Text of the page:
Research Papers: Multiphase Flows

Wall Effects on the Brownian Movement, Thermophoresis, and Deposition of Nanoparticles in Liquids

[+] Author and Article Information
Efstathios E. Michaelides

Department of Engineering,
Texas Christian University,
Fort Worth, TX 76132
e-mail: E.Michaelides@tcu.edu

Contributed by the Fluids Engineering Division of ASME for publication in the JOURNAL OF FLUIDS ENGINEERING. Manuscript received June 8, 2015; final manuscript received November 11, 2015; published online January 8, 2016. Editor: Malcolm J. Andrews.

J. Fluids Eng 138(5), 051303 (Jan 08, 2016) (7 pages) Paper No: FE-15-1388; doi: 10.1115/1.4032030 History: Received June 08, 2015; Revised November 11, 2015

It is well known that the hydrodynamic drag on particles is significantly enhanced close to a plane or curved boundary. This enhancement impedes the movement of the particles in both the parallel and the normal directions with respect to the wall. In the presence of a temperature gradient, the Brownian movement of particles induces the phenomenon of thermophoresis, which results in the steady motion of the particles toward the colder domains of the flow field. This paper examines the effect of the enhanced wall drag on the thermophoretic movement of the nanoparticles in a Newtonian fluid, at short distances (0–10 radii) from a flat, horizontal wall. The effect of the flow shear lift on the thermophoretic motion of the particles close to a horizontal wall is also examined. It is observed that the movement of the particles toward the plane wall is significantly retarded because of the enhanced drag and that it, actually, causes particle accumulation close to the plane wall. It is also observed that the lift, which is induced by the relative Brownian movement, does not have an effect on the average motion of particles toward the wall and does not play an important role on the deposition of particles.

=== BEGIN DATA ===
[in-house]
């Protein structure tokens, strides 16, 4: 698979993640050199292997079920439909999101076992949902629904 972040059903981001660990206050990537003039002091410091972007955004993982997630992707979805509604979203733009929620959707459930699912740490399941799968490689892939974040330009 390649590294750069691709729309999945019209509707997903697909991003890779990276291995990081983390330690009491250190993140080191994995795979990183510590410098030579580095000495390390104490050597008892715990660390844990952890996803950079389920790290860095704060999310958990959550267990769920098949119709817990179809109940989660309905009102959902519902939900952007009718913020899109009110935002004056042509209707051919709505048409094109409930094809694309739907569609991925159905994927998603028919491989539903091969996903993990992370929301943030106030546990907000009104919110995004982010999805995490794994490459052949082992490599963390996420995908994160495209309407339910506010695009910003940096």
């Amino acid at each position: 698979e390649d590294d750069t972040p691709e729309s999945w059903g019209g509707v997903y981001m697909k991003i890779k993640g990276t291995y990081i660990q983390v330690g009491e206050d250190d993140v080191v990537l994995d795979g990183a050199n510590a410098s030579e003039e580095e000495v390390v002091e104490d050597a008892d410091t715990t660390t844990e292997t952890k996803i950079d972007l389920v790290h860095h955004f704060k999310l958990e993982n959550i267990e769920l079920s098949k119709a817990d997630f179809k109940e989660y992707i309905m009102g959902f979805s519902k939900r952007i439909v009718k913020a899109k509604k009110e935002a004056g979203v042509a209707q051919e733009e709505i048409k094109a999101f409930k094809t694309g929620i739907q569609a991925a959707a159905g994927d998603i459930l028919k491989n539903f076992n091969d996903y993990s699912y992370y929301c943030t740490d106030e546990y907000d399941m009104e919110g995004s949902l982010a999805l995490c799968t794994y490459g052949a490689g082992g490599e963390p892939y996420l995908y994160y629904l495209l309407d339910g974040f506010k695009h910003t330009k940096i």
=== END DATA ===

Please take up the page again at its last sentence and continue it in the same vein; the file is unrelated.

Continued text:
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Grahic Jump Location
Fig. 5

The shear lift force on a sphere close to a wall with negative relative velocity

Grahic Jump Location
Fig. 1

The time-average velocity of 1000, 30 nm particles subjected to the Brownian force. The ensemble average velocity is the thermophoretic velocity, Vth.

Grahic Jump Location
Fig. 2

The retardation coefficient, due to the plane wall

Grahic Jump Location
Fig. 3

The final relative position of the two ensembles of particles after 5000τp (4.93 × 10−6 s) and after 500,000τp (4.93 × 10−4 s). All particles were released at h/α = 5.5α.

Grahic Jump Location
Fig. 4

The higher fraction of particles of the second ensemble in the wall region




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